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Jul
18
comment Can this expression be made into a quadratic form?
Who are $a$, $\gamma$, $x_t$, vectors, reals, other? Please provide us more information.
Jul
18
awarded  Enthusiast
Jul
17
comment Counting binary strings that have atmost k consecutive 0's
+1 only for reference from Flajolet :)
Jul
17
comment Integration problem where there is no closed form.
Don't see problems, f' is continuos on closed interval and the integral can decomposed into $\int_{1/x}^1 -f'(x) dx + \int_1^x f'(x) dx$
Jul
17
answered Integration problem where there is no closed form.
Jul
17
comment Is there any way to reduce the fraction $2^x/x$?
Note that $2^x$ is exponential and grows faster more than any polynomial ($x^a = o(2^x)$)
Jul
5
revised Why can we treat infinitesimals as real numbers in integration by substitution?
added 120 characters in body
Jul
5
answered Why can we treat infinitesimals as real numbers in integration by substitution?
Jul
4
comment How to calculate the following limit?
Please, write us your thoughts about the problem and what you have tried.
Jun
30
comment Factorials and trailing zeroes: more methods
related: math.stackexchange.com/questions/141196/…
Jun
30
comment Proving inequalities using Calculus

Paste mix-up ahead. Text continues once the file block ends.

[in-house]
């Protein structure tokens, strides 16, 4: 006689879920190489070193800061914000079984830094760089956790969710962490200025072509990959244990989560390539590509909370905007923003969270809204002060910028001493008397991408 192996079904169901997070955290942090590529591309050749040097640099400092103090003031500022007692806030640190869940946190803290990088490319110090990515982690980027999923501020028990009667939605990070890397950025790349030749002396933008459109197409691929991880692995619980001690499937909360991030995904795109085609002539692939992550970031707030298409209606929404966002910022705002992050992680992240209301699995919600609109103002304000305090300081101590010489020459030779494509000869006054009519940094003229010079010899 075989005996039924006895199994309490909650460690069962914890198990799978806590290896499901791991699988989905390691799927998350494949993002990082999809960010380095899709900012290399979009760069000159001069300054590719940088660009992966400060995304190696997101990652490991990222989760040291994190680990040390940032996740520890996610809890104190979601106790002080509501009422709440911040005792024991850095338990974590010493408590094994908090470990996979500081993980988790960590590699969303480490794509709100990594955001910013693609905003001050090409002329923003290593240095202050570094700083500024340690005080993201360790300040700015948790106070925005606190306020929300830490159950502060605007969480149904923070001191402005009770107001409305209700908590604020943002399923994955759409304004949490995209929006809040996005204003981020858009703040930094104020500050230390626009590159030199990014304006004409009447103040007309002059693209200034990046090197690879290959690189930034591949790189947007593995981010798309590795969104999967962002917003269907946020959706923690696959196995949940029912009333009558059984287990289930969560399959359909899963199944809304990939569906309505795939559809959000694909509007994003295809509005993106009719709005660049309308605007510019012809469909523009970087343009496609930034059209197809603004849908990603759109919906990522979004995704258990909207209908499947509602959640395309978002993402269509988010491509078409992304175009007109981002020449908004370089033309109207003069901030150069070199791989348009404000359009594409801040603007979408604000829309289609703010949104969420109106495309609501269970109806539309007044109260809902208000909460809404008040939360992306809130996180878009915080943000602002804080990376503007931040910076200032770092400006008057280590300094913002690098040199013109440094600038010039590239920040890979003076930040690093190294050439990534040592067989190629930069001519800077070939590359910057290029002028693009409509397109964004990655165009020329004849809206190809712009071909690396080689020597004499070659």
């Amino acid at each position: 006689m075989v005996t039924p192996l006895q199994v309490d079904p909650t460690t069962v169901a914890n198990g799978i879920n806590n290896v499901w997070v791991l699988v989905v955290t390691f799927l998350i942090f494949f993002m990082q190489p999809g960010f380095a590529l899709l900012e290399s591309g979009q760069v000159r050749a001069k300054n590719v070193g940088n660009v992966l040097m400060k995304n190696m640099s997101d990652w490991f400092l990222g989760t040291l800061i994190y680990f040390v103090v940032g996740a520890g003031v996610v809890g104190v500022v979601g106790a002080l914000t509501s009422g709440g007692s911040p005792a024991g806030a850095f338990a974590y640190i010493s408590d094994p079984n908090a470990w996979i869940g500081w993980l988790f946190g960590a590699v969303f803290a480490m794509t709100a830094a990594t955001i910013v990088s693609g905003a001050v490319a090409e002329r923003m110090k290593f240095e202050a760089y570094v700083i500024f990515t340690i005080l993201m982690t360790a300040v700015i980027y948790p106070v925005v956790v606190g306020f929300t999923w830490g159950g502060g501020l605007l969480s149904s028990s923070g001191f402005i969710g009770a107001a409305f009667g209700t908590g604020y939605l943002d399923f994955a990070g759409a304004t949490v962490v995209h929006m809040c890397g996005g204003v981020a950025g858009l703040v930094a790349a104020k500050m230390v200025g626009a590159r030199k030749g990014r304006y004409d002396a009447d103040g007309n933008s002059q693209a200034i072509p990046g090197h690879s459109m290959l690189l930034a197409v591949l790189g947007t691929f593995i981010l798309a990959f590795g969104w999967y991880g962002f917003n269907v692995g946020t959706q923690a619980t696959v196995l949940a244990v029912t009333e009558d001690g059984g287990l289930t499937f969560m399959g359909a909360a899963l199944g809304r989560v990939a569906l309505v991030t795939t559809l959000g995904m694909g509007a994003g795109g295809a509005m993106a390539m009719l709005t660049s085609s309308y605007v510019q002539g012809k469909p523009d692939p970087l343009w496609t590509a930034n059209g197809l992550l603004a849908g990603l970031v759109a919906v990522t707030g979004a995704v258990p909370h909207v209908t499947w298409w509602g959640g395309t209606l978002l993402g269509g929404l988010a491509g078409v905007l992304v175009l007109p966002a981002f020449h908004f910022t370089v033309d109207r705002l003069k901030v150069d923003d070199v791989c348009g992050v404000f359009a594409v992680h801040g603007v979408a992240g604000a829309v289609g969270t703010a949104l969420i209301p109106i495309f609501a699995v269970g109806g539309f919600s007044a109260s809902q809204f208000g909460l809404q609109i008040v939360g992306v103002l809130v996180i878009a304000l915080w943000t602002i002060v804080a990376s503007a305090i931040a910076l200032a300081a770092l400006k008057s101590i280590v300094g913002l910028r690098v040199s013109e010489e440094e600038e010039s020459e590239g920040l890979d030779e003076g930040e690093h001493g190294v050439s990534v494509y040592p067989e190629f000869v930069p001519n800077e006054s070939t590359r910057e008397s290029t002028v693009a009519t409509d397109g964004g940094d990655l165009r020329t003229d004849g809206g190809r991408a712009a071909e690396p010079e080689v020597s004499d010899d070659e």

Lagrange multipliers
Jun
27
asked Theorem implication/equivalence transitiveness in demonstrations
Jun
26
comment Is the complement of a closed set always open?
What's the problem?
Jun
24
comment Worst case binary search
When the computer makes a choice it selects the $n$-th digit in binary representation on the $n$-th iteration until it replicates the number you have given. So the idea to fool the computer is to make the selection process the longest as possible choosing numbers with long alternating binary representation.
Jun
24
comment Worst case binary search
Consider that numbers as 1/3 (=$0.\overline{01}$ in binary) will make the computer choose forever if $\epsilon \rightarrow 0$
Jun
24
comment Find x, if $ \log _{15}\left(\frac{2}{9}\right)^{\:}=\log _3\left(x\right)=\log _5\left(1-x\right) $
The system of equations will give you $x_1$ and $x_2$, you'll have to check if $x_1=x_2$ because it's your initial condition: $\log_3(x) = \log_5(1-x) \Leftrightarrow \log_3(x_1) = \log_5(1-x_2) \wedge x_1=x_2$
Jun
24
comment Find x, if $ \log _{15}\left(\frac{2}{9}\right)^{\:}=\log _3\left(x\right)=\log _5\left(1-x\right) $
In the first change $\log_{15}$ in $\log_{3}$, in the second change $\log_{15}$ in $\log_{5}$ and then exponentiate sides of each equation.
Jun
24
answered Find x, if $ \log _{15}\left(\frac{2}{9}\right)^{\:}=\log _3\left(x\right)=\log _5\left(1-x\right) $
Jun
22
awarded  Yearling
Jun
19
revised Does the series: $\sum_{n=1}^\infty (-1)^n \lbrack {\sqrt\frac{n}{2}} \rbrack$ Converge?
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